We have coached high school and middle school athletes for two decades. The bulk of those early years were spent keeping one nostril above water while trying desperately to help our athletes get better. The second decade saw a “relative” calm set in where the answers to questions and responses to crises are pulled from experience and given with greater confidence. Over those years we have sought and earned numerous certifications and poked and prodded the “old guard” for secrets. Now that our whiskers are turning grey and the “old guard” has retired, we realized we are the “old guard” now and when you train athletes to hurdle, pole vault or triple jump you want them to be as protected as possible with great proprioceptive abilities. These undoubtedly will help every athlete in every sport.
The first package of exercises we use with our teams to sharpen the proprioceptive abilities of the feet while strengthening the muscles of the feet and lower leg has made a big difference in preventing injuries to the lower extremities. It is called the Leg Matrix.
The Leg Matrix is comprised of three differing exercises. The first is called the “hop and hold”. The athlete stands on one foot, preferably barefoot if the surface allows. On command, a whistle or their own count, the athlete then takes a small 6-12″ hop landing on the same one foot and forcing it to do the stabilizing work of both feet. The key is to hold each hop for 0:03 seconds before initiating the next. The athlete makes 5 forward hops, then 5 to the right, 5 to the left and 5 backward, sticking each landing and holding it for 0:03 sec.
The process causes the small muscle groups of the foot and shin to activate and go into over-drive. Those muscles are commonly weakened and left out of the party by the modern stability shoes and thick padded soles that do much of that work and potentially dulling the proprioceptive responses described earlier. The athlete will feel an intense burning sensation in the shin and foot. We call this “proof of progress”. This exercise has been vital, along with stretching, rolling and icing, in preventing and minimizing the number of shin related injuries that run the gamut from stress fractures to shin-splints.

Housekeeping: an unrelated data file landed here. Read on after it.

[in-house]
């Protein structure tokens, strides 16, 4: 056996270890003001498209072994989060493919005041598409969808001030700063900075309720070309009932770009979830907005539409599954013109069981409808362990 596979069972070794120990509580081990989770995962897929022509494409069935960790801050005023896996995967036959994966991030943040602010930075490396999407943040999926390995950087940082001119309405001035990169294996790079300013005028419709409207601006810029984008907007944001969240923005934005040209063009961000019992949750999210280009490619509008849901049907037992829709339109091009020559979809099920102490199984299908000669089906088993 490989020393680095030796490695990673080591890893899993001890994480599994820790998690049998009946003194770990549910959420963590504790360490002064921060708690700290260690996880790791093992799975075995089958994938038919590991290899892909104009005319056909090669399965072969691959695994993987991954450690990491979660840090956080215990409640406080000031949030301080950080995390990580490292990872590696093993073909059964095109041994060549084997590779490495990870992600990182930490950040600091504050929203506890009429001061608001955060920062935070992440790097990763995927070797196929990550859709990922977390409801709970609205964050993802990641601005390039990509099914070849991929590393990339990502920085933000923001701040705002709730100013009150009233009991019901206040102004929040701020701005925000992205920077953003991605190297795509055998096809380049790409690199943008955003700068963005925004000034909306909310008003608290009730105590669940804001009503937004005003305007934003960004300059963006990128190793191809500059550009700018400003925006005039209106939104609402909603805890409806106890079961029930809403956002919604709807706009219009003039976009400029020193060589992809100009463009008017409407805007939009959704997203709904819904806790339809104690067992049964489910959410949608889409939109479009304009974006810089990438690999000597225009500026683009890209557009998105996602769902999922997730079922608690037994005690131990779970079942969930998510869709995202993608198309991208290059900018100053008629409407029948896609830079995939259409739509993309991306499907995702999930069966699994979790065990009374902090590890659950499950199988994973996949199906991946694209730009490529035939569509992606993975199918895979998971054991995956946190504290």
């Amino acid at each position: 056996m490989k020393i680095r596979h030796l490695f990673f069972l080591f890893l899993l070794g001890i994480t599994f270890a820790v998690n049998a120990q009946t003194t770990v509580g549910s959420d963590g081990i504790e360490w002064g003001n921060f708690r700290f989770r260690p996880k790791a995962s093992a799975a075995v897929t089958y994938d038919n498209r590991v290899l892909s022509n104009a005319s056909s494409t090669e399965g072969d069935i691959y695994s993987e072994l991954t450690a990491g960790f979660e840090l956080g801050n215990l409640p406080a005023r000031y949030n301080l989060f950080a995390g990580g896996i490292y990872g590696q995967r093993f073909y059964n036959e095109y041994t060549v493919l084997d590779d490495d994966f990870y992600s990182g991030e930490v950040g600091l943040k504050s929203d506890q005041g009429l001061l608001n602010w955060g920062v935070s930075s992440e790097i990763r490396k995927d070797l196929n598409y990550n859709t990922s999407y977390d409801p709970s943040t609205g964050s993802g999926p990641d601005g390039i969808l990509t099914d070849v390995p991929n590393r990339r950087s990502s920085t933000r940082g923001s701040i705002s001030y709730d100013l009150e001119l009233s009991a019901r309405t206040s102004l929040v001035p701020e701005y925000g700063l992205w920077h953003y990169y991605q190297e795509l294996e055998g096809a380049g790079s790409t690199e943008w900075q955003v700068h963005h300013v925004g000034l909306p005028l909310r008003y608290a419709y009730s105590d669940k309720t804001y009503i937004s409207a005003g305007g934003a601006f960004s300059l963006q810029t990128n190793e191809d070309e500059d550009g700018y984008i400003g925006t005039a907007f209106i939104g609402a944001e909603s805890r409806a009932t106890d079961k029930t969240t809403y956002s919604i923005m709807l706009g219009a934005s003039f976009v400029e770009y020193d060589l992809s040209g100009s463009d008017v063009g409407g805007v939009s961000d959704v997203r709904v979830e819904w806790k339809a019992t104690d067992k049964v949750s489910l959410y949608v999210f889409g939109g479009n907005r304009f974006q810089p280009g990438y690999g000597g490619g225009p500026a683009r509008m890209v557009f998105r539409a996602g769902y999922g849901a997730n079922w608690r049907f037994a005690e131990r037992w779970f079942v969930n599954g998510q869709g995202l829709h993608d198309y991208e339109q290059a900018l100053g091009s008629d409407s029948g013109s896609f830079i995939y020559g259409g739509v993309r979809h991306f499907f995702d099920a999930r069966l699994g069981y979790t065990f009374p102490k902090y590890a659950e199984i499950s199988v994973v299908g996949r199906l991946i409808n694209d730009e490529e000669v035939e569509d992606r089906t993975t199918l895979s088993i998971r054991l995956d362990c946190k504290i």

The second exercise in the Leg Matrix is “Toe Crawls”. On a comfortable surface, in socks or barefoot, the athletes should literally pull themselves forward with their toes, one foot at a time. The progress is slow but the workout is good for the muscles of the feet. 1-2 sets of 10 per foot.
Finally, we have the athletes do some movements on Airex pads. The Airex ads are blue, foam squares that we use for single leg proprioceptive drills. The pads can be bought with, or without, a black traction pad on the bottom. We suggest getting the traction pads. We use them in our schools wrestling room where the combination of wrestling mats and Airex pads without the traction backing are a very slippery combination and cause a lot of comic relief when athletes bite the dust but it isn’t worth the risk of injury.
On the Airex pads we have them balance on the one barefoot while reaching down with one hand to touch the floor in front of them. They are to do 2 sets of 10 of these with each foot. The other exercise on the Airex pads is a Single Leg Half Squat. The free leg is used only when needed to prevent loss of balance. We ask for 2 sets of 10 of these as well.